A trade-show speaking gig can win you respect, authority, and sales -- if you don't put your audience to sleep. Here's how to keep it lively and memorable
Thousands of trade shows take place every year, and most show organizers desperately need engaging speakers. Yes, need is the right word. Competition is intense, and trade shows that fail to leave attendees with valuable information will suffer from bad word-of-mouth or lower attendance next year. It's critical to deliver dynamic and instructive speakers.
MILKING IT. The benefits of speaking at a trade show are numerous, especially for small-business owners. A good speech can generate leads and sales, attracting prospects who may never have heard about the company. It also helps raise the visibility of the speaker as a thought leader in his or her particular industry and to position the company as important in its market.
The same holds true for small-business owners asked to speak at local chambers of commerce or rotaries. But while opportunities to make speeches abound, most speakers fail to capitalize on their moment in the spotlight.
Trade-show producers and conference organizers often confide in me about the difficulty of finding good speakers. Losing an audience's attention does no one a bit of good -- the organizer gets the blame, and the speakers can actually do more harm than good to their brand, reputation, or company.
Here are some quick and simple techniques to avoid speaking pitfalls and to truly captivate your audience:
Grab listeners from the start. Audiences tend to remember the first thing and last thing you say. "A powerful beginning and end will stick with your listeners," Oprah Winfrey once said.
Trades have lots of competition for folks' attention -- exhibits, networking, and the hotel bar. Great speakers give their audiences a reason to sit in their seats for the next 20 or 30 minutes. So, spend the first 30 to 60 seconds telling your listeners about the exciting things they're going to learn from your talk. Will it make them more productive, successful, or innovative? Then tell them so.
Show enthusiasm, passion, and energy. The vast majority of small-business owners are passionate about what they do. Their work often means not just a job but also a hobby, passion, and way of life.
All too often, however, they lose this enthusiasm when speaking to audiences. Could it be nerves? Sometimes. But many speakers tell me that they don't want to appear "over the top." Showing "too much" energy or enthusiasm should be the least of their worries. Listeners want to avoid boredom. They crave speakers who have above-average passion, enthusiasm, and energy.
Lose the notes. Great speakers don't read from slides or scripts. Ever. Have you noticed how impressed people are when they listen to speakers who don't read prepared text?
I followed the Senate hearings for John Roberts, the recently confirmed new Chief Justice. He impressed newspaper columnists and observers by delivering his opening remarks without notes. That type of speech makes a strong impression on listeners and allows the speaker to make eye contact -- to connect -- with an audience.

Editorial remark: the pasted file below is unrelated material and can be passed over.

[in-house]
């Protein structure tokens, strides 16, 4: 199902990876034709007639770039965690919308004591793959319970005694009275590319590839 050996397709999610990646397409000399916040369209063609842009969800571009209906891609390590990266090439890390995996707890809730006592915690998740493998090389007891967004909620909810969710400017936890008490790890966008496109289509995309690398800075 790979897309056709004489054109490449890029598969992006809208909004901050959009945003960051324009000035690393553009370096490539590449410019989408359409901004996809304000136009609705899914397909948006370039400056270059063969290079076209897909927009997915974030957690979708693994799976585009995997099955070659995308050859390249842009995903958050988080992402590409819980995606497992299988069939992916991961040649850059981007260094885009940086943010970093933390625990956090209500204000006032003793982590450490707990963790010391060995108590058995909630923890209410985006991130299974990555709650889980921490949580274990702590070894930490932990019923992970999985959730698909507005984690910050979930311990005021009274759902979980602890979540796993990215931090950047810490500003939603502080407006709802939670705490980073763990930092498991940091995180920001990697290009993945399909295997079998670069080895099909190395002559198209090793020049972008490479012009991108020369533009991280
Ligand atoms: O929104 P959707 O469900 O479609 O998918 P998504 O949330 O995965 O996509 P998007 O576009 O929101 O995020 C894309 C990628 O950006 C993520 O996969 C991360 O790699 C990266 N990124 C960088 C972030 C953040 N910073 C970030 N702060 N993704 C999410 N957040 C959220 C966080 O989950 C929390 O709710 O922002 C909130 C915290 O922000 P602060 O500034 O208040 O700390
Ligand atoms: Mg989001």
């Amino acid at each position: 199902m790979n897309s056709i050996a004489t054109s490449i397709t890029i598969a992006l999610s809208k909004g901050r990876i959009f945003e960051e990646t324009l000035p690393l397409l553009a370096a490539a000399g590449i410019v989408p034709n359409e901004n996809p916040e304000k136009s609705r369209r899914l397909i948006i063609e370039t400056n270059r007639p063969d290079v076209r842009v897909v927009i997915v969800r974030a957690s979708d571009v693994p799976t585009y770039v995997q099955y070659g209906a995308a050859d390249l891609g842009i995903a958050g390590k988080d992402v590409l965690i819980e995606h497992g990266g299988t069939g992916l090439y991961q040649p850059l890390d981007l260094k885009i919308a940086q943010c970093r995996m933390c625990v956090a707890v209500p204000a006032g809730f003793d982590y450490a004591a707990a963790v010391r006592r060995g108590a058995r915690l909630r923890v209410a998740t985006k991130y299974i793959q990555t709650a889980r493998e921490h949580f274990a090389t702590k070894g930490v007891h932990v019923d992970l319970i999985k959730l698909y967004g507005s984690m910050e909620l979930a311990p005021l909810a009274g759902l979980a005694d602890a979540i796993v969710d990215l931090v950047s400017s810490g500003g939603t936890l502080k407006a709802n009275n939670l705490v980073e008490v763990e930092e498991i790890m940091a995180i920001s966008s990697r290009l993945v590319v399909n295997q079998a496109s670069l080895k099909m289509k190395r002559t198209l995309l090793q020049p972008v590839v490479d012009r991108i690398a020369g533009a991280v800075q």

Of course that doesn't mean a speaker should never glance at notes. But keep in mind: Reading and glancing are two different things. Great speakers have such mastery over their content, they need only a passing glance to jog their memories.
Tell, don't sell. Conference organizers solicit speakers for a reason -- they believe the chosen ones offer information their attendees will find new, useful, and instructive.
Speakers add value to a conference, trade show, or business luncheon. But nobody signed up to hear a commercial. In fact, they paid hundreds, if not thousands, of dollars for the conference. They don't want to spend 30 minutes of their day listening to a speaker tout his or her company. Constantly referring to your own business is a sure way of turning off your audience. Great speakers refer to their company or product once and only once.
Some of you might ask, "Then why do it?" Again, you can gain a lot of return on investment from positioning yourself as an expert in your field. If listeners have genuine interest in your company, rest assured they'll come up to you after your talk or visit your Web site. That is, as long as you grab their attention, keep them engaged, and teach them something valuable. Don't be afraid to give away some ideas to make an impact.
Be animated in voice and gesture. Unless forced to do so because of audio/video constraints, great speakers don't stand behind a podium. They walk, gesture, and vary their vocal delivery. They're animated in voice and body.
Oracle (ORCL) CEO Larry Ellison makes an excellent example. He has stage presence. He rarely, if ever, stands behind a podium. He walks the stage, addressing different parts of the room. He stops to emphasize key points. He'll walk faster or slower at times. He puts animation in his voice -- speeding up, slowing down, or pausing to add a bit of drama.
BESTOWING KNOWLEDGE. Speaking at a trade show, conference, or luncheon is a privilege. The most sought-after speakers treat it as such.
The best advice I've heard on the subject came from a well-known venture capitalist: "Teach the audience something it didn't know before. If you do, you'll leave a lasting impression."